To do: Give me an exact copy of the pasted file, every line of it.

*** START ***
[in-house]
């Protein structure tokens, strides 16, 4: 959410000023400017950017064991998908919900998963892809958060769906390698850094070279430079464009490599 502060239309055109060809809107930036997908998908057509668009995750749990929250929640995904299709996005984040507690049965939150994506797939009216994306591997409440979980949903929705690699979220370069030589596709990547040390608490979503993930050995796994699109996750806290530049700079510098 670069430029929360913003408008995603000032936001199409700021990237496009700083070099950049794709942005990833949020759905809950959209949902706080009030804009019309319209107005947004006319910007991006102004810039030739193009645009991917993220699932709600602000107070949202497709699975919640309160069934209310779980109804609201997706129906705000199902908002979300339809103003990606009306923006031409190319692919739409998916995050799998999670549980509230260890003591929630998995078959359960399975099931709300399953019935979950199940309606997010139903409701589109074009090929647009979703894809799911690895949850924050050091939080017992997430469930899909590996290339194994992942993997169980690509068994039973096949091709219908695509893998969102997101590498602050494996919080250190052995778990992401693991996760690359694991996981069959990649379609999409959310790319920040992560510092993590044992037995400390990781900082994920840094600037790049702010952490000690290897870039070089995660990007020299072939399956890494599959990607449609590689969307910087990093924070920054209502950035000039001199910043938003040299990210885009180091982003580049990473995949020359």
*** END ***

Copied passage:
[in-house]
């Protein structure tokens, strides 16, 4: 959410000023400017950017064991998908919900998963892809958060769906390698850094070279430079464009490599 502060239309055109060809809107930036997908998908057509668009995750749990929250929640995904299709996005984040507690049965939150994506797939009216994306591997409440979980949903929705690699979220370069030589596709990547040390608490979503993930050995796994699109996750806290530049700079510098 670069430029929360913003408008995603000032936001199409700021990237496009700083070099950049794709942005990833949020759905809950959209949902706080009030804009019309319209107005947004006319910007991006102004810039030739193009645009991917993220699932709600602000107070949202497709699975919640309160069934209310779980109804609201997706129906705000199902908002979300339809103003990606009306923006031409190319692919739409998916995050799998999670549980509230260890003591929630998995078959359960399975099931709300399953019935979950199940309606997010139903409701589109074009090929647009979703894809799911690895949850924050050091939080017992997430469930899909590996290339194994992942993997169980690509068994039973096949091709219908695509893998969102997101590498602050494996919080250190052995778990992401693991996760690359694991996981069959990649379609999409959310790319920040992560510092993590044992037995400390990781900082994920840094600037790049702010952490000690290897870039070089995660990007020299072939399956890494599959990607449609590689969307910087990093924070920054209502950035000039001199910043938003040299990210885009180091982003580049990473995949020359």